A Cornell University study found that competencies proven by credentials are rewarded in the job market. Indeed, getting a bachelor’s, master’s, or a doctorate degree can get you places.
However, before you can land your dream job as a full-fledged professor, lecturer, or teaching assistant, you need to get hired first. Naturally, you’ll need a winning academic resume.
So, in this post, we’ll show you everything you need to know about building an academic resume that will get you noticed.
Table of Contents
What Is an Academic Resume?
Are you seeking a position in the academic, medical, scientific, or research field? If so, then what you’ll need is an academic resume. It is a credential-driven document that serves to highlight your contributions to a particular field of practice or study.
When creating an academic resume, you’ll need to place emphasis on your relevant education, certifications, licenses, publications, and research accomplishments. Unlike a regular resume, an academic resume will not include a summary of your skills or qualifications. After all, recruiters in your field will focus on your contributions instead of your career highlights.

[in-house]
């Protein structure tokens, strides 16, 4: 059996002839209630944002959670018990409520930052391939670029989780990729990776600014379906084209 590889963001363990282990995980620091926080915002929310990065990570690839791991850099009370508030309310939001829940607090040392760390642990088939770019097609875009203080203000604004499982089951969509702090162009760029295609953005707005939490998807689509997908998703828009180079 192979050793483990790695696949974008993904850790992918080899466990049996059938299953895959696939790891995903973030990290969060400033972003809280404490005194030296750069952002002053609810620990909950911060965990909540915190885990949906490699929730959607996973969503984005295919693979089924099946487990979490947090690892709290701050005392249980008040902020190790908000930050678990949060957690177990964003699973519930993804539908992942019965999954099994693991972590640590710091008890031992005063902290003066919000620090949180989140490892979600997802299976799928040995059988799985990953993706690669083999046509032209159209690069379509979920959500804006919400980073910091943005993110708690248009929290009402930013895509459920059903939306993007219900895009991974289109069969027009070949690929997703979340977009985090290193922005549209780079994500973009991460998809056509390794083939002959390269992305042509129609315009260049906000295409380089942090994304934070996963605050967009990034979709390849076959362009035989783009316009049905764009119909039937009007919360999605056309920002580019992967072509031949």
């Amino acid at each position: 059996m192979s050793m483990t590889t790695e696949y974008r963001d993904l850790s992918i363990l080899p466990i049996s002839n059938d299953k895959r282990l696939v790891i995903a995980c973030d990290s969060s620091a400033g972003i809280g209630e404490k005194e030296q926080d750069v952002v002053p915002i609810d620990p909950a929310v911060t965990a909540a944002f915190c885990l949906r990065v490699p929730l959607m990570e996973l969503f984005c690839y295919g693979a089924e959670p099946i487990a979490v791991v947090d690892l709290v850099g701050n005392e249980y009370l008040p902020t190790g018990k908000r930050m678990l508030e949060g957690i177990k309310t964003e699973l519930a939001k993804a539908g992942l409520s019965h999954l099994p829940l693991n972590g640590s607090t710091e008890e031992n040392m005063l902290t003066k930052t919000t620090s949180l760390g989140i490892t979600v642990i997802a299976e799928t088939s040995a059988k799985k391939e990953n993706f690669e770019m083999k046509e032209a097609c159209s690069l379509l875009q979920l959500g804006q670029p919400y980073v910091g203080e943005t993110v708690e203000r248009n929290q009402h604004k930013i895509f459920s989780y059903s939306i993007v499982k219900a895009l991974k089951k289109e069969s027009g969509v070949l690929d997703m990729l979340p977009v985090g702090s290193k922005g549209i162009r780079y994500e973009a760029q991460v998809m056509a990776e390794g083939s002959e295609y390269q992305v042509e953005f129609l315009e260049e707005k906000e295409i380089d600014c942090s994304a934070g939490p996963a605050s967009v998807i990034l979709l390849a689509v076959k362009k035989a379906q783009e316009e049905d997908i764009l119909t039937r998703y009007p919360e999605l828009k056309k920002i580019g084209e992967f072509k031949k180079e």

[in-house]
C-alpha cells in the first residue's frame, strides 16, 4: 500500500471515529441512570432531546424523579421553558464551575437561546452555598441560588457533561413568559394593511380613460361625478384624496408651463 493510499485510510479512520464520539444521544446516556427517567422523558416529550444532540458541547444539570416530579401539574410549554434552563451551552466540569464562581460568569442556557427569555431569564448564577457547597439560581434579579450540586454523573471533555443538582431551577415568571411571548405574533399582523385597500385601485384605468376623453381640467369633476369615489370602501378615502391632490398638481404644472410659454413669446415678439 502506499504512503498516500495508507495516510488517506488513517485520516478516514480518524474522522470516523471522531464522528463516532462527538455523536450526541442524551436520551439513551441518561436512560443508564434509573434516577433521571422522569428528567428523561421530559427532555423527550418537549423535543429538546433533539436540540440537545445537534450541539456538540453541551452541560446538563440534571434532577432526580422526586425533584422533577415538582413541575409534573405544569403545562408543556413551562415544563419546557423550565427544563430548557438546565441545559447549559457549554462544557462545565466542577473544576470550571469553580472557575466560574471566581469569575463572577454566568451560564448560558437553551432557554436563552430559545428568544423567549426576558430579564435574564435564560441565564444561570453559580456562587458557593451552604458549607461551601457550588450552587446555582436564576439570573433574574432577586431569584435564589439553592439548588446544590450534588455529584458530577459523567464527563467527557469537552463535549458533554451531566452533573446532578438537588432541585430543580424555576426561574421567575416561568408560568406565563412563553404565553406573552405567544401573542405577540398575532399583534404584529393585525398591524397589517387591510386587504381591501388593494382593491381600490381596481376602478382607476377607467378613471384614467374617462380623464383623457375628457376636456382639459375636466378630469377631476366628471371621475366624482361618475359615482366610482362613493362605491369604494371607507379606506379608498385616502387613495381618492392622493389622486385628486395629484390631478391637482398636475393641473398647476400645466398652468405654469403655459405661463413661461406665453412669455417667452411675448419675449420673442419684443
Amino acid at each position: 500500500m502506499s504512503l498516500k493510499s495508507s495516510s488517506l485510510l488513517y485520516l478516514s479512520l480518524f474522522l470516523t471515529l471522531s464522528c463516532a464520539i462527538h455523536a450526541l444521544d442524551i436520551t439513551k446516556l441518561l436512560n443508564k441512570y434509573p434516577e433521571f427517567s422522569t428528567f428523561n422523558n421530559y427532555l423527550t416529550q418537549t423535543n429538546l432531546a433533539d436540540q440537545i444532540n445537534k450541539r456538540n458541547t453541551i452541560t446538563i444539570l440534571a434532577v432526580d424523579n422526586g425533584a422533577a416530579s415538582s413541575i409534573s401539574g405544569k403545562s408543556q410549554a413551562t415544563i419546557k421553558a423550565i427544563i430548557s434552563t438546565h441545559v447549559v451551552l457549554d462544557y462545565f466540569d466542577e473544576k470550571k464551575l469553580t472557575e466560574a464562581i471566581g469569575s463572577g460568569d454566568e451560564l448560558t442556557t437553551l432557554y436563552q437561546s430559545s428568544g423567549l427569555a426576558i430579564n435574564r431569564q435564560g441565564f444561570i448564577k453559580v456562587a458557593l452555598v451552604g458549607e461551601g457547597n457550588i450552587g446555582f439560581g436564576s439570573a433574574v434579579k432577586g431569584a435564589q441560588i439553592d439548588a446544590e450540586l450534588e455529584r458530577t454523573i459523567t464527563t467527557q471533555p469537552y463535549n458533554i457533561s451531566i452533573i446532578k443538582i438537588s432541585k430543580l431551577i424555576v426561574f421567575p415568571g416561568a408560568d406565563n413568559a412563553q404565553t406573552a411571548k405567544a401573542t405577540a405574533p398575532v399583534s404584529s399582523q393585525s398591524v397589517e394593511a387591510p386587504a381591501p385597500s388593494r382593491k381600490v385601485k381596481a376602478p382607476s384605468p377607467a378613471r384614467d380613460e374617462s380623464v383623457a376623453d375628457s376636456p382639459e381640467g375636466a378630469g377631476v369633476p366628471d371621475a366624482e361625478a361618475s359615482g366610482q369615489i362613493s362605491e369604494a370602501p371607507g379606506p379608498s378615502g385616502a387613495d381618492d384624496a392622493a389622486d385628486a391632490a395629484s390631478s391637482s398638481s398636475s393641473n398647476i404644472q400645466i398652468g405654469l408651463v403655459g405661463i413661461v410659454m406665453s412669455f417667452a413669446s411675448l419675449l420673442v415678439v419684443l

So, it’s only natural for academic resumes to be comprehensive and long. For instance, if you have over two decades of experience, your academic resume may take up to 15 pages. After all, you’re going to dedicate a portion of it to listing:
- The patents you’ve been granted for your inventions
- The publications you’ve written
- The presentations you’ve conducted
What Is the Difference Between an Academic Resume and a CV?
We’ve been discussing resumes, but you might wonder, “What is a CV and how is it different from a resume?”
Resumes and CVs differ in terms of length, contents, and purpose. If you’re creating the former, you should also consider the location of the job role. For instance, if it’s in the U.S., your resume should be concise. It should only include a collection of your competencies that are relevant to the position you’re applying for.
Now, if you’re applying for a role in scientific research, academia, or the medical field, you’ll need a comprehensive CV. This document will be based on your credentials and will list all your certifications, education, professional affiliations, and research experience.
Here are the main differences between a resume and a CV: